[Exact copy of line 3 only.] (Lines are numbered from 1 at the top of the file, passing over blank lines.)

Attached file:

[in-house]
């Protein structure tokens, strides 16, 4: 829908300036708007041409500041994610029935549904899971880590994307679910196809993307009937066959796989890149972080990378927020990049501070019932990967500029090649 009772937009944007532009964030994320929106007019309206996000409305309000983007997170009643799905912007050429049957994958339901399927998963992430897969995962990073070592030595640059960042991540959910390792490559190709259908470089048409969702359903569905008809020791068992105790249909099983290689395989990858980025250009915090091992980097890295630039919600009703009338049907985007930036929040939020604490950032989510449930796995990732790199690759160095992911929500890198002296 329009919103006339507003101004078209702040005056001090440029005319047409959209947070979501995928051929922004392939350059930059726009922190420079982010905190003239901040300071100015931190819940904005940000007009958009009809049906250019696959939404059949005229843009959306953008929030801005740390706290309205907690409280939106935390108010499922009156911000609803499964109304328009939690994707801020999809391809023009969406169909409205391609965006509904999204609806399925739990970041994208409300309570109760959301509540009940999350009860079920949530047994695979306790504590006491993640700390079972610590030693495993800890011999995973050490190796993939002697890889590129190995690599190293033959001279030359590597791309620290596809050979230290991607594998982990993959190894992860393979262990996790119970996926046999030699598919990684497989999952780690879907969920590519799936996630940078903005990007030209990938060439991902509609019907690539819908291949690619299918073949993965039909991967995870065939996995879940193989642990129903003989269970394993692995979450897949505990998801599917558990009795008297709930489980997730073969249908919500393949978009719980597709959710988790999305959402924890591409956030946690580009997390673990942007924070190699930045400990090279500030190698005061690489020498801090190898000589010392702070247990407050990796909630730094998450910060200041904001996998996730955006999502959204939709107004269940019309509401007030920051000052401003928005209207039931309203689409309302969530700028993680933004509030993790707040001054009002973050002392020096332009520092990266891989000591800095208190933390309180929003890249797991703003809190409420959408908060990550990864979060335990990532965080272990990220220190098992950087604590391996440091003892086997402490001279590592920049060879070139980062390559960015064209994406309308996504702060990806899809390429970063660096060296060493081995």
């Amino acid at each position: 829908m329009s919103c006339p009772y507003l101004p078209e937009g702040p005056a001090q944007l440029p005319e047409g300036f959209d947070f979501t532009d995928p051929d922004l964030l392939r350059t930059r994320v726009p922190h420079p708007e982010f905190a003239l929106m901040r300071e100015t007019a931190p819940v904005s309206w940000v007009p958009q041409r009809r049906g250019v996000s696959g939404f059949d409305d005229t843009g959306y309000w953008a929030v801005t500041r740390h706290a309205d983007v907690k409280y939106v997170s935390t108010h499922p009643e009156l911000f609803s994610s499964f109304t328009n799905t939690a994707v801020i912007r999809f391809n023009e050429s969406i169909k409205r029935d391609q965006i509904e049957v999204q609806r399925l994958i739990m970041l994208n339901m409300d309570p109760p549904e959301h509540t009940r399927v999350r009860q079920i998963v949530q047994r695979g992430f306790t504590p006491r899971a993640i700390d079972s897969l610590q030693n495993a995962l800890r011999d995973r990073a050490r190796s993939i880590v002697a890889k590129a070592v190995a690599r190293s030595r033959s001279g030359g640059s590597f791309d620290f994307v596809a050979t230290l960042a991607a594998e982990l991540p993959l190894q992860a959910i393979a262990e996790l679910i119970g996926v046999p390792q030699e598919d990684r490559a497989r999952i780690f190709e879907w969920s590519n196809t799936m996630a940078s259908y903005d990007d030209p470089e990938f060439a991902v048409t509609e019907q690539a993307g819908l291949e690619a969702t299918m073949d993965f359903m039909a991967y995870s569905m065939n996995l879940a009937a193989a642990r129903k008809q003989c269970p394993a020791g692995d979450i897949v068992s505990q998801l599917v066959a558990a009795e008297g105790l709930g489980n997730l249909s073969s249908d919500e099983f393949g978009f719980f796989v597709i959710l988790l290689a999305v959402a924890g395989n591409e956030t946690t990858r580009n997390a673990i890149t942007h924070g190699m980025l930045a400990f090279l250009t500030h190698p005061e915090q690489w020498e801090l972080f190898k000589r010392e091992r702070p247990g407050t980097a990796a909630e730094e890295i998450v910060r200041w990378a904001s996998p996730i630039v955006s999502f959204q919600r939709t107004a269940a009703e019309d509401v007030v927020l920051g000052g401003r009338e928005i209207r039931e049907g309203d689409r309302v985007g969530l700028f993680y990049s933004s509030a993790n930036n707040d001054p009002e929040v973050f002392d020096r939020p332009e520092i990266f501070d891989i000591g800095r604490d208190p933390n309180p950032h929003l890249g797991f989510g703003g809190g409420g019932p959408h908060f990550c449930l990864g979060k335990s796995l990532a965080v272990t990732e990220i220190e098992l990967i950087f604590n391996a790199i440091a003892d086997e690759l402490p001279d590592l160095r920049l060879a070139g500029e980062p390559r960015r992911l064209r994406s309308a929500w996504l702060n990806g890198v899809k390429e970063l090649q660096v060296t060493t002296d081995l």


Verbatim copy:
């Amino acid at each position: 829908m329009s919103c006339p009772y507003l101004p078209e937009g702040p005056a001090q944007l440029p005319e047409g300036f959209d947070f979501t532009d995928p051929d922004l964030l392939r350059t930059r994320v726009p922190h420079p708007e982010f905190a003239l929106m901040r300071e100015t007019a931190p819940v904005s309206w940000v007009p958009q041409r009809r049906g250019v996000s696959g939404f059949d409305d005229t843009g959306y309000w953008a929030v801005t500041r740390h706290a309205d983007v907690k409280y939106v997170s935390t108010h499922p009643e009156l911000f609803s994610s499964f109304t328009n799905t939690a994707v801020i912007r999809f391809n023009e050429s969406i169909k409205r029935d391609q965006i509904e049957v999204q609806r399925l994958i739990m970041l994208n339901m409300d309570p109760p549904e959301h509540t009940r399927v999350r009860q079920i998963v949530q047994r695979g992430f306790t504590p006491r899971a993640i700390d079972s897969l610590q030693n495993a995962l800890r011999d995973r990073a050490r190796s993939i880590v002697a890889k590129a070592v190995a690599r190293s030595r033959s001279g030359g640059s590597f791309d620290f994307v596809a050979t230290l960042a991607a594998e982990l991540p993959l190894q992860a959910i393979a262990e996790l679910i119970g996926v046999p390792q030699e598919d990684r490559a497989r999952i780690f190709e879907w969920s590519n196809t799936m996630a940078s259908y903005d990007d030209p470089e990938f060439a991902v048409t509609e019907q690539a993307g819908l291949e690619a969702t299918m073949d993965f359903m039909a991967y995870s569905m065939n996995l879940a009937a193989a642990r129903k008809q003989c269970p394993a020791g692995d979450i897949v068992s505990q998801l599917v066959a558990a009795e008297g105790l709930g489980n997730l249909s073969s249908d919500e099983f393949g978009f719980f796989v597709i959710l988790l290689a999305v959402a924890g395989n591409e956030t946690t990858r580009n997390a673990i890149t942007h924070g190699m980025l930045a400990f090279l250009t500030h190698p005061e915090q690489w020498e801090l972080f190898k000589r010392e091992r702070p247990g407050t980097a990796a909630e730094e890295i998450v910060r200041w990378a904001s996998p996730i630039v955006s999502f959204q919600r939709t107004a269940a009703e019309d509401v007030v927020l920051g000052g401003r009338e928005i209207r039931e049907g309203d689409r309302v985007g969530l700028f993680y990049s933004s509030a993790n930036n707040d001054p009002e929040v973050f002392d020096r939020p332009e520092i990266f501070d891989i000591g800095r604490d208190p933390n309180p950032h929003l890249g797991f989510g703003g809190g409420g019932p959408h908060f990550c449930l990864g979060k335990s796995l990532a965080v272990t990732e990220i220190e098992l990967i950087f604590n391996a790199i440091a003892d086997e690759l402490p001279d590592l160095r920049l060879a070139g500029e980062p390559r960015r992911l064209r994406s309308a929500w996504l702060n990806g890198v899809k390429e970063l090649q660096v060296t060493t002296d081995l």